According to the Nationwide House Price Index, UK home prices fell 0.3 pct month-on-month in March. Home prices increased by 3,5 pct in March compared to the last year.Average home prices reached £207,308 in the UK.
Some convergence in regional price growth, with gap between weakest and strongest performing regions narrowest since 1978, stated in press release.
Commenting on the figures, Robert Gardner, Nationwide’s Chief Economist, said:
“The annual rate of house price growth slowed in March to 3.5%, from 4.5% in February. House prices fell by 0.3% in the month, after taking account of seasonal effects.
“There was a mixed picture across the UK in Q1. Six regions saw the pace of house price growth accelerate, six saw a deceleration and one (East Midlands) recorded the same rate as the previous quarter. Interestingly, the spread in the annual rate of change between the weakest and strongest performing regions was at its narrowest since 1978 at 6.8 percentage points – the second smallest gap on record.
“The South of England continued to see slightly stronger price growth than the North of England, but there was a further narrowing in the differential. Northern Ireland saw a slight pickup in annual house price growth, while conditions remained relatively subdued in Scotland and Wales.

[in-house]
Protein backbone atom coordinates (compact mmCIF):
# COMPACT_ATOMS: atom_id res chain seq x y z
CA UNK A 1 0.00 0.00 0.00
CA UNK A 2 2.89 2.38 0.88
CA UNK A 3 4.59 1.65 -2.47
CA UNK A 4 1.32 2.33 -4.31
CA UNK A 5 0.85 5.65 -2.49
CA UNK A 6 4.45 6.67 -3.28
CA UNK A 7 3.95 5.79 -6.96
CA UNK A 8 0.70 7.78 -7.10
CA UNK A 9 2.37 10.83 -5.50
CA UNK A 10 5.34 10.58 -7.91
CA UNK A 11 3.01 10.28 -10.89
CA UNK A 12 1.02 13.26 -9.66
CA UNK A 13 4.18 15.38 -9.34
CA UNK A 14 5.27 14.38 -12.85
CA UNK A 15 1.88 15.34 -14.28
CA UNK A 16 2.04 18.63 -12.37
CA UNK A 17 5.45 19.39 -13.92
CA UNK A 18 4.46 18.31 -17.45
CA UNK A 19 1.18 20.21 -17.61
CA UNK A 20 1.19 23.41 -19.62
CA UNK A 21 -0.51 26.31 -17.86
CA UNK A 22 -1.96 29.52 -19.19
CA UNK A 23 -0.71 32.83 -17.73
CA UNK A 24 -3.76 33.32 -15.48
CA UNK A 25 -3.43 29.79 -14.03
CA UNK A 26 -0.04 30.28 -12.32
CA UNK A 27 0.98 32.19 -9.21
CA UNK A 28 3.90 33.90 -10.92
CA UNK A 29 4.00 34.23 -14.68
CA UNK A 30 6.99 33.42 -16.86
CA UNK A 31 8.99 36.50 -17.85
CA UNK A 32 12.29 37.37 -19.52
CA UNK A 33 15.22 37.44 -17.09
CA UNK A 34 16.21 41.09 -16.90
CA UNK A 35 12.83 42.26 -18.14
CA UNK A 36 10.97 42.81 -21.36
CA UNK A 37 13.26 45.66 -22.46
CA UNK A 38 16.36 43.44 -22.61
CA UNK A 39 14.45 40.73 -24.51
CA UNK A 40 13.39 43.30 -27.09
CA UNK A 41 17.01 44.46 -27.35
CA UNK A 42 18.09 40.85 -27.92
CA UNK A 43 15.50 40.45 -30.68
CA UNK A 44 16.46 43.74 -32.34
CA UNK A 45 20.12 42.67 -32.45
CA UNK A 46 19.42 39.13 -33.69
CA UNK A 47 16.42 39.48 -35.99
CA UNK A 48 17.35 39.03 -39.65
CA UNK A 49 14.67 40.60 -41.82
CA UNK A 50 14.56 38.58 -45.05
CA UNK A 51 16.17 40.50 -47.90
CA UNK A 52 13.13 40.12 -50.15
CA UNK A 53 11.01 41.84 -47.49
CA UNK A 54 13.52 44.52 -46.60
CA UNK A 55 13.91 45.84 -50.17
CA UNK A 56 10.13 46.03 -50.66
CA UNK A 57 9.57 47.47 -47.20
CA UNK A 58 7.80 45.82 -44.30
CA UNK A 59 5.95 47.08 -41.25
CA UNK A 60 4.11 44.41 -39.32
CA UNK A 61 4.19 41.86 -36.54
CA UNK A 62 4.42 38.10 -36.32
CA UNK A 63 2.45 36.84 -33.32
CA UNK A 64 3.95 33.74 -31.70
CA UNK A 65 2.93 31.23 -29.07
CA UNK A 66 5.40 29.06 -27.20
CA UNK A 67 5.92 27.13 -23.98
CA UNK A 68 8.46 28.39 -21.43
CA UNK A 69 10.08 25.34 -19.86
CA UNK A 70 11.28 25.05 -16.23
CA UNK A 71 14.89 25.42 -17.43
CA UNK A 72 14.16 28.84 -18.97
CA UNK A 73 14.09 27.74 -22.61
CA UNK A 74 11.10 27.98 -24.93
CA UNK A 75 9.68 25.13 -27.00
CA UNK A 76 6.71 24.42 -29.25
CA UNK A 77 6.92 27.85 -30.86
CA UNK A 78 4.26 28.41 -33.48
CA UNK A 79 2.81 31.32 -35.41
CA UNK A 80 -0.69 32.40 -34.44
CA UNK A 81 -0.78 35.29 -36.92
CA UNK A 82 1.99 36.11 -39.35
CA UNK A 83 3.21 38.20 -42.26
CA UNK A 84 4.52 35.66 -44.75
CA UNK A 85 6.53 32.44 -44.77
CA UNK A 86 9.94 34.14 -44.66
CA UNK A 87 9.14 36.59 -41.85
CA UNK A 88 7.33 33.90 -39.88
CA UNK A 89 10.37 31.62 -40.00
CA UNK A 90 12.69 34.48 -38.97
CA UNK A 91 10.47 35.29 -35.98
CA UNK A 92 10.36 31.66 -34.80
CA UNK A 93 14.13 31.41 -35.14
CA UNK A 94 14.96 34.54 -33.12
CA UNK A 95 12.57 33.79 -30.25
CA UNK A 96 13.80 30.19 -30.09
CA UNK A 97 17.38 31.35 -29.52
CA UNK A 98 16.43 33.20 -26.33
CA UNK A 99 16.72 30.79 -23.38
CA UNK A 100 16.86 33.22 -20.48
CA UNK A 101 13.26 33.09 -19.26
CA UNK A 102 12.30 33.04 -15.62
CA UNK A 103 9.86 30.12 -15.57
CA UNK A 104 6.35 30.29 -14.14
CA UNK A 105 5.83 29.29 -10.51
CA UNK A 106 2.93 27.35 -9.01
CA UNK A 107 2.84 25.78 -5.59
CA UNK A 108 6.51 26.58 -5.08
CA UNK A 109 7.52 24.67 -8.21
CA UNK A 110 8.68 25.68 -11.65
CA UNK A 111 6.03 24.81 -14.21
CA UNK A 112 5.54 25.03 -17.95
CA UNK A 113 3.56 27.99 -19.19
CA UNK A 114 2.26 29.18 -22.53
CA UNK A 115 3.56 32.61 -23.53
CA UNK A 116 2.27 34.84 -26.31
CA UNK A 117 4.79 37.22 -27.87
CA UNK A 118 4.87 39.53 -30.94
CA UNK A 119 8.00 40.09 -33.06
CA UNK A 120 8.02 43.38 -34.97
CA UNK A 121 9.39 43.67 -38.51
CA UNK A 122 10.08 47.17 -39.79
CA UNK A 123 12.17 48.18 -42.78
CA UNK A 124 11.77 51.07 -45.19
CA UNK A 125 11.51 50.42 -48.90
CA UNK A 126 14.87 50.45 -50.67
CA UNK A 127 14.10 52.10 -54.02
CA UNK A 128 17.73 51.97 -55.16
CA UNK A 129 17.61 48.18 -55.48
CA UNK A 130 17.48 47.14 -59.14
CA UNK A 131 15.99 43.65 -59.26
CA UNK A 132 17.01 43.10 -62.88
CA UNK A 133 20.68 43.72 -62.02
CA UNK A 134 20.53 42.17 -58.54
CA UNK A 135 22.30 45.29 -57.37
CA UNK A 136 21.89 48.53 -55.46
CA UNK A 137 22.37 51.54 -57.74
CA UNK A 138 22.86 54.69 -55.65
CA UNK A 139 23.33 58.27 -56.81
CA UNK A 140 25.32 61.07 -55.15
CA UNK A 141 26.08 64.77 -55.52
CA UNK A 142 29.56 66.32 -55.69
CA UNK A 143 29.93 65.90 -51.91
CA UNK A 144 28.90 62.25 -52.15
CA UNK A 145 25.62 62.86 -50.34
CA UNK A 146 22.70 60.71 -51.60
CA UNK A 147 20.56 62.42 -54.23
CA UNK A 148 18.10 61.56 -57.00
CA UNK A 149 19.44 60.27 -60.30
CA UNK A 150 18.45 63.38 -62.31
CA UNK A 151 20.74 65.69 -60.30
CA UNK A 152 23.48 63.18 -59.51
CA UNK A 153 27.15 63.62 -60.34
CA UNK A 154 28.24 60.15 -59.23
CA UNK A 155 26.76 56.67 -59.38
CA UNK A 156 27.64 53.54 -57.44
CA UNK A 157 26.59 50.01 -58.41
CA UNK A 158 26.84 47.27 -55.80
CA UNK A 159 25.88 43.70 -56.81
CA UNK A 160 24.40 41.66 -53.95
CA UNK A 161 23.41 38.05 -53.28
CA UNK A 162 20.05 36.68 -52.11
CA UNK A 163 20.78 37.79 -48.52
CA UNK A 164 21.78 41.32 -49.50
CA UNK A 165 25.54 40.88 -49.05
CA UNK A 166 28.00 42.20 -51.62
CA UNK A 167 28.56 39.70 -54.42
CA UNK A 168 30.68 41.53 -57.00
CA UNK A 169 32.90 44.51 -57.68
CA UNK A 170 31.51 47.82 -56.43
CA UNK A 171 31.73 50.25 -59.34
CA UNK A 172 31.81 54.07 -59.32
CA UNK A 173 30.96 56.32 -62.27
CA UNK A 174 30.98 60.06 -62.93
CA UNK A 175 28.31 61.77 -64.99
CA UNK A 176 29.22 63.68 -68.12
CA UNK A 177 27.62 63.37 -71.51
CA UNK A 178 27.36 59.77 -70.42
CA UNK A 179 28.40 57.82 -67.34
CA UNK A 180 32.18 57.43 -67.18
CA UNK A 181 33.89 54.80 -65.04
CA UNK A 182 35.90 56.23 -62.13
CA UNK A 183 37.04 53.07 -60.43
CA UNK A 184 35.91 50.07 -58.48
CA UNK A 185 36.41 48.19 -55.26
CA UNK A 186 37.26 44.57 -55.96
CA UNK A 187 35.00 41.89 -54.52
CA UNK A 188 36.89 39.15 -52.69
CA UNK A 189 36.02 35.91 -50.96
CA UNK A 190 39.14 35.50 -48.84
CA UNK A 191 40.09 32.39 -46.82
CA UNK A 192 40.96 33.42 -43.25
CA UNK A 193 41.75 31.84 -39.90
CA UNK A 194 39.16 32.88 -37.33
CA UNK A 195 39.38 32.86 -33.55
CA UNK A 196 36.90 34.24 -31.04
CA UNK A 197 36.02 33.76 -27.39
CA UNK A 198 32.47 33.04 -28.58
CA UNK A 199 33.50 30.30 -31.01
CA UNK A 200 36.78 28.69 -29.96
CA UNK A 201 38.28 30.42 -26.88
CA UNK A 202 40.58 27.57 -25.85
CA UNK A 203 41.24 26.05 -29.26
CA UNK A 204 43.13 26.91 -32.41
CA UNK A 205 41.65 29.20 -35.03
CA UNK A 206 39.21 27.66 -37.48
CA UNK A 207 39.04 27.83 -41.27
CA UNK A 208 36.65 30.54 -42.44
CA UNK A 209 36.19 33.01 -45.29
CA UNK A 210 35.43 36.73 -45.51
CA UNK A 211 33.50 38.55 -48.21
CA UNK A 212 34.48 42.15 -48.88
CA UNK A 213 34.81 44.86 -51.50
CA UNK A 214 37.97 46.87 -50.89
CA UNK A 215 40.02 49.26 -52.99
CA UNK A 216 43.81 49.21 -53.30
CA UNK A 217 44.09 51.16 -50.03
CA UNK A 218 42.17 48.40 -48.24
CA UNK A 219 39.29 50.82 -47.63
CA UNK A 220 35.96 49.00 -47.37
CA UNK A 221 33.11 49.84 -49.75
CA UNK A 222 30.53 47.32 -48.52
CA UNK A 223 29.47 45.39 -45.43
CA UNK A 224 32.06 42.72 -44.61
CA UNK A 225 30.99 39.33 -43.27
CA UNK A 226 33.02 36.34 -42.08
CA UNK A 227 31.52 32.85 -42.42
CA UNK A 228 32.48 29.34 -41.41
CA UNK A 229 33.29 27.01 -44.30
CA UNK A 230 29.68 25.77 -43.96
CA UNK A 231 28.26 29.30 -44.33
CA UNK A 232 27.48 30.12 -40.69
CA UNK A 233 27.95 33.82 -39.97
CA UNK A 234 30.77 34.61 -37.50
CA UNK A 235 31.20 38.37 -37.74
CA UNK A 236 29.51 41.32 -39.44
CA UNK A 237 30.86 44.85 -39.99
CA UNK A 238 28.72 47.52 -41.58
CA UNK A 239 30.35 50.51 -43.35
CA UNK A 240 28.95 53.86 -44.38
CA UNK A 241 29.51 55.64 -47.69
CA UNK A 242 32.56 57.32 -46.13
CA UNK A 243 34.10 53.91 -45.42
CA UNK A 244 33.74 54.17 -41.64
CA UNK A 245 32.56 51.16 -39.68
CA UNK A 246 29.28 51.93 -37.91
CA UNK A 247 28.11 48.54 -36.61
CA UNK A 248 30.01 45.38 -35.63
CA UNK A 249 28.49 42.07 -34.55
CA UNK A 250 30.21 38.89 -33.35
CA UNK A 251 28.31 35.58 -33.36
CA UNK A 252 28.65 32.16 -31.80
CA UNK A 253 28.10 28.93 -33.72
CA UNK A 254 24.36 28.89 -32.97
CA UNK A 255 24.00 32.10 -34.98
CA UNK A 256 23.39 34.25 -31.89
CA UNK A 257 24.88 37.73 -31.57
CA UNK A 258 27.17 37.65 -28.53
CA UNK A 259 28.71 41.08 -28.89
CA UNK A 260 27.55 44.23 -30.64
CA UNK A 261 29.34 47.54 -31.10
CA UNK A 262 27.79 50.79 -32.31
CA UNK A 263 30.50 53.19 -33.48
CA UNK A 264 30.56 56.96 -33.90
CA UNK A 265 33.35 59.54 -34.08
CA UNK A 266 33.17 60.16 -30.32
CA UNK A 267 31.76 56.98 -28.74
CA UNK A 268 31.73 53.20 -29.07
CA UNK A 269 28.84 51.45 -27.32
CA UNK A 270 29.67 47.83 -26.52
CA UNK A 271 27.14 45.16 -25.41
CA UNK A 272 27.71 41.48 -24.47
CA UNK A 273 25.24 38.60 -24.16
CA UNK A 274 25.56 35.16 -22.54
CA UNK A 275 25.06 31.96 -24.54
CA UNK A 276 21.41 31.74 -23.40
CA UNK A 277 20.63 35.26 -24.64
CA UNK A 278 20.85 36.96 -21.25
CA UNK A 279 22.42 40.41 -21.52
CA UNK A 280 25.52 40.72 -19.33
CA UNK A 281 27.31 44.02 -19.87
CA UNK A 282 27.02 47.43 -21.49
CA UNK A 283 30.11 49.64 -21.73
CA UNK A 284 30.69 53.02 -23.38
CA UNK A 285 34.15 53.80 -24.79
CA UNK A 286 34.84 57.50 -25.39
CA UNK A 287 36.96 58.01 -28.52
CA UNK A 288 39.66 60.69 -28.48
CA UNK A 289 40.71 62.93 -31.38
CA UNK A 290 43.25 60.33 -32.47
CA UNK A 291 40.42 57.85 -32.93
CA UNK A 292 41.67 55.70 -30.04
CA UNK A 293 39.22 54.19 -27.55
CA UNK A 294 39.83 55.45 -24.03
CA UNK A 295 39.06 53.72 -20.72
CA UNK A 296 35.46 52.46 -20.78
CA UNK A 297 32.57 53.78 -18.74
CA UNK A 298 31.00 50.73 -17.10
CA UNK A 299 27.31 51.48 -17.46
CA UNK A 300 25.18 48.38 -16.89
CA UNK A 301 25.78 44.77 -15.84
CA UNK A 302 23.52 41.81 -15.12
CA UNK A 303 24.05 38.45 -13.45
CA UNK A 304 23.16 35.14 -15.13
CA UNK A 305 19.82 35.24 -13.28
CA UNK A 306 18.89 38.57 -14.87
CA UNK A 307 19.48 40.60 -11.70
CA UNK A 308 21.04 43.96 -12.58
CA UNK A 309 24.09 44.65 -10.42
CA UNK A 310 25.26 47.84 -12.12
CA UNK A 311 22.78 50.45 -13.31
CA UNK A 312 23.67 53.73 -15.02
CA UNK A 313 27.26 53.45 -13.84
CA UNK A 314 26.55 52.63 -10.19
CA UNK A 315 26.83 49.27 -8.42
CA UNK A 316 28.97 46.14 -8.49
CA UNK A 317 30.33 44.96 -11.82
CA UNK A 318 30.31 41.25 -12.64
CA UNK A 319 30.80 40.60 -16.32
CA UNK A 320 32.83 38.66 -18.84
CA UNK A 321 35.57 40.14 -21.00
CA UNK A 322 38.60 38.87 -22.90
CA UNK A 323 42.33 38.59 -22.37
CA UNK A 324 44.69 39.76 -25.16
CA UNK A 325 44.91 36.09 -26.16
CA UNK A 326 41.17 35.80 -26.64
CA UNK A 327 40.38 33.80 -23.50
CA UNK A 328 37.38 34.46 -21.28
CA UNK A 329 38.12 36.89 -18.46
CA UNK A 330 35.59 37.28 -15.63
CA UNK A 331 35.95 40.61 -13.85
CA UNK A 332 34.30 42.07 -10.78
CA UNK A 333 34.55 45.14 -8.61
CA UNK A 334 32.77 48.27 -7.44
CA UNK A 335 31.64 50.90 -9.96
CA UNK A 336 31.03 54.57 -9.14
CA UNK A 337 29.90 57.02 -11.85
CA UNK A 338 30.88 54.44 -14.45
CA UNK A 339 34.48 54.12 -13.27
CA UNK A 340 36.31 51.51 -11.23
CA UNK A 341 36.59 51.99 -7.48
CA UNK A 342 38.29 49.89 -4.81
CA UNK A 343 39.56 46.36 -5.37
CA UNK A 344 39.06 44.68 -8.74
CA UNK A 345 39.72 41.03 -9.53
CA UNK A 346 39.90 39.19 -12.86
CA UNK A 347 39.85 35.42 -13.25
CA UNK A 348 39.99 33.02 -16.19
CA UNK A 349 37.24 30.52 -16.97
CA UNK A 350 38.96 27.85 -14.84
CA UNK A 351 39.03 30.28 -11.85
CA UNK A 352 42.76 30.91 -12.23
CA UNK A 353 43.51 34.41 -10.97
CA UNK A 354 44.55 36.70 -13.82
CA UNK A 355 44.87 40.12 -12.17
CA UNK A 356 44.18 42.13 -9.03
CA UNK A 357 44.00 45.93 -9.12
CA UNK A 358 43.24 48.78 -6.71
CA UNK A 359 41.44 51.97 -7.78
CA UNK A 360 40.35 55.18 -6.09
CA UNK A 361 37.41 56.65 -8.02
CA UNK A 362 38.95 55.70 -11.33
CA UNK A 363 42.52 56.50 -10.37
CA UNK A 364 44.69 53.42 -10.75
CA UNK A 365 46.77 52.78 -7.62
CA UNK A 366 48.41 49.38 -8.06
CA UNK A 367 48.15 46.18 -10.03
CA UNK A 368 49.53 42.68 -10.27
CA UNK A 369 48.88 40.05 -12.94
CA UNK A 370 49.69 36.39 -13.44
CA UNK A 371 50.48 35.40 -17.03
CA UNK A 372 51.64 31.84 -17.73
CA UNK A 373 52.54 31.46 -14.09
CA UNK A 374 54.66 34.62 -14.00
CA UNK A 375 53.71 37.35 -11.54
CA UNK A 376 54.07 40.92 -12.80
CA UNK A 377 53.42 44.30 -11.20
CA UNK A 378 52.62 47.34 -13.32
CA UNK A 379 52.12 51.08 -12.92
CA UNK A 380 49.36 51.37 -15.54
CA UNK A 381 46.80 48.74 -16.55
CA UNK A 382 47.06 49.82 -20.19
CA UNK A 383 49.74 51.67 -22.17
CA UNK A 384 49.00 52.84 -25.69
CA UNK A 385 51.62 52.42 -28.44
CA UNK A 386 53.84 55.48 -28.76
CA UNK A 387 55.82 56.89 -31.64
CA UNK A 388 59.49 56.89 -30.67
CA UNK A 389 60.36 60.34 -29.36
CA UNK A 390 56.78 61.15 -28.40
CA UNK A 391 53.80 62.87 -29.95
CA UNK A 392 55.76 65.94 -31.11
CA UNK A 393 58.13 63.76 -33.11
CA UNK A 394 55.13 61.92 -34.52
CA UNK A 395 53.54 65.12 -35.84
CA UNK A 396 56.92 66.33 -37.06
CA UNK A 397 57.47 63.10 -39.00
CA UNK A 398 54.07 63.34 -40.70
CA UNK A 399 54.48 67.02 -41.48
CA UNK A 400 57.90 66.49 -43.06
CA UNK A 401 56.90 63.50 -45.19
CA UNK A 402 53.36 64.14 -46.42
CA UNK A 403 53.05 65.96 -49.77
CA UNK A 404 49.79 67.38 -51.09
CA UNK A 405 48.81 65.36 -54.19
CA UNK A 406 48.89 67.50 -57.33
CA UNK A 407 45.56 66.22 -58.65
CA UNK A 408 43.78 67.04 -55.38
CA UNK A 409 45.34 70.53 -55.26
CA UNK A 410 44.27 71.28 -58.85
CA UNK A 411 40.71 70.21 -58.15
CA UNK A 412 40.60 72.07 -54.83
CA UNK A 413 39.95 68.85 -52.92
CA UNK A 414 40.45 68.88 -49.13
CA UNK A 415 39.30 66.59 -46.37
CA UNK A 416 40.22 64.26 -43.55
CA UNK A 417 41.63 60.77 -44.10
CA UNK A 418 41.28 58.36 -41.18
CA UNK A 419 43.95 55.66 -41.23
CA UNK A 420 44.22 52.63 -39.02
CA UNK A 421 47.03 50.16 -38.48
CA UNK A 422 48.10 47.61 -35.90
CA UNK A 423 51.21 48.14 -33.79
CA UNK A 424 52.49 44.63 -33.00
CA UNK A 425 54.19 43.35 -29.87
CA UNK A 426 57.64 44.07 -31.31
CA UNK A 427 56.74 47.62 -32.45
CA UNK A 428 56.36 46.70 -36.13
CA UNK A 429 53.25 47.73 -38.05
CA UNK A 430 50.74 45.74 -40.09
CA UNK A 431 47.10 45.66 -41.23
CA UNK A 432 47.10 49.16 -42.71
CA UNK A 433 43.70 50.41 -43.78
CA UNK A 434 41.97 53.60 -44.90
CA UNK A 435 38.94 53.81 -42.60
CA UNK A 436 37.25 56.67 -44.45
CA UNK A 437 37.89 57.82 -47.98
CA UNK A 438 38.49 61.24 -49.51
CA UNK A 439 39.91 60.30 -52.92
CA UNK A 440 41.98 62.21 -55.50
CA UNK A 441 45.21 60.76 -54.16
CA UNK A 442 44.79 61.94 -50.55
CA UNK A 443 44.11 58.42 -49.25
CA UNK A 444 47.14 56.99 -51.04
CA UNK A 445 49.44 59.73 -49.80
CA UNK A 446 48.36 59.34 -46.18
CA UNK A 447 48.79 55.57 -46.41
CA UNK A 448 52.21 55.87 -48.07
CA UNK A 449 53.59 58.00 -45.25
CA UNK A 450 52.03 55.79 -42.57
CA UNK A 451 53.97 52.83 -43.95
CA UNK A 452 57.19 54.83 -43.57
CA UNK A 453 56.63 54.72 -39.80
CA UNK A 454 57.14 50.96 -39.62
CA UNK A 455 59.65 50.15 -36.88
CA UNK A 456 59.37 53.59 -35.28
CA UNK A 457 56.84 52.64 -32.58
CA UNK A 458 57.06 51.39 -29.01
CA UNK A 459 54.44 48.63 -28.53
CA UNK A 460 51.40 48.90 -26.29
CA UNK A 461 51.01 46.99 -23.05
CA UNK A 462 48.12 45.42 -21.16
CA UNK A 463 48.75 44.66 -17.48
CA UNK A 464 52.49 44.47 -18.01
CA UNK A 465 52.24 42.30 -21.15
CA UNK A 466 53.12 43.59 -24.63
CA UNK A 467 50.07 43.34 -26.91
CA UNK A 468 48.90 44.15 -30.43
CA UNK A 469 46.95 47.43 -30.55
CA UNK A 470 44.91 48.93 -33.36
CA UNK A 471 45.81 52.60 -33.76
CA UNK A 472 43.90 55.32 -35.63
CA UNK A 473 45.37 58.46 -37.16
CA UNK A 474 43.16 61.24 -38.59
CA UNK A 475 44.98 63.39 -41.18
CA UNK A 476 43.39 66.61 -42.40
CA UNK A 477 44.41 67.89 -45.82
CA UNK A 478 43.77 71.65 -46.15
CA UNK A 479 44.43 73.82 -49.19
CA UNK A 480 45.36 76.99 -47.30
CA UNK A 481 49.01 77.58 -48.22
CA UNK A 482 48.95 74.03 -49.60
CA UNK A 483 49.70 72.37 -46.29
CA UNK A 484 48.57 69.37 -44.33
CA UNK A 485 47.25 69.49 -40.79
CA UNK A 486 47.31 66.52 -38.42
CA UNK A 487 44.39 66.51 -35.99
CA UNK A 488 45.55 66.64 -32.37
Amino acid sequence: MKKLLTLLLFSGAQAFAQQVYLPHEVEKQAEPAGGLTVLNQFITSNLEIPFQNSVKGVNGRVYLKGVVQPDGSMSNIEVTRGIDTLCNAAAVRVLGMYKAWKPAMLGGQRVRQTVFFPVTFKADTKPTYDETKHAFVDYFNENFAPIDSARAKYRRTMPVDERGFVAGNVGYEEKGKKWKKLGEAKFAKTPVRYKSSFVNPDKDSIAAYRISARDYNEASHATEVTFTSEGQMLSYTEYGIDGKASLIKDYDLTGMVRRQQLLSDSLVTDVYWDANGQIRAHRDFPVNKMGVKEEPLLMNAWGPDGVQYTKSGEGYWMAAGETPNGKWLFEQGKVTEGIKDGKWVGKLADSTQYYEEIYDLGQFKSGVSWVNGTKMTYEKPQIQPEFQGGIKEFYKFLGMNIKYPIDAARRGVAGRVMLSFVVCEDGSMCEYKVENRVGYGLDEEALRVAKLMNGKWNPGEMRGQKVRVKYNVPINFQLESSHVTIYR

The Outer South East was the strongest performing region in Q1 2017, with average prices up 6.4% year-on-year. The North continued to be the weakest performing region, with a slight decline in prices compared with Q1 2016.
Northern Ireland saw a pick-up in the rate of growth compared to the last quarter, with a 3.8% annual increase. Price growth in Scotland remained fairly steady at 2.9%, while Wales saw a slight softening in annual house price growth to 1.2%. It is interesting to note that the gap between the weakest and strongest regions (in terms of annual price change) is now at its narrowest since 1978, at 6.8 percentage points.
Average house prices in England increased by 1.4% in the first quarter of 2017 and were up 4.7% over the last 12 months.
The East Anglia and Outer Metropolitan regions saw a marked slowing in annual price growth compared with Q4. Overall, prices in Southern England (South West, Outer South East, Outer Metropolitan, London and East Anglia) were up 5.0% year-on-year, whilst in Northern England (West Midlands, East Midlands, Yorkshire & Humberside, North West and North), prices rose by 3.8%.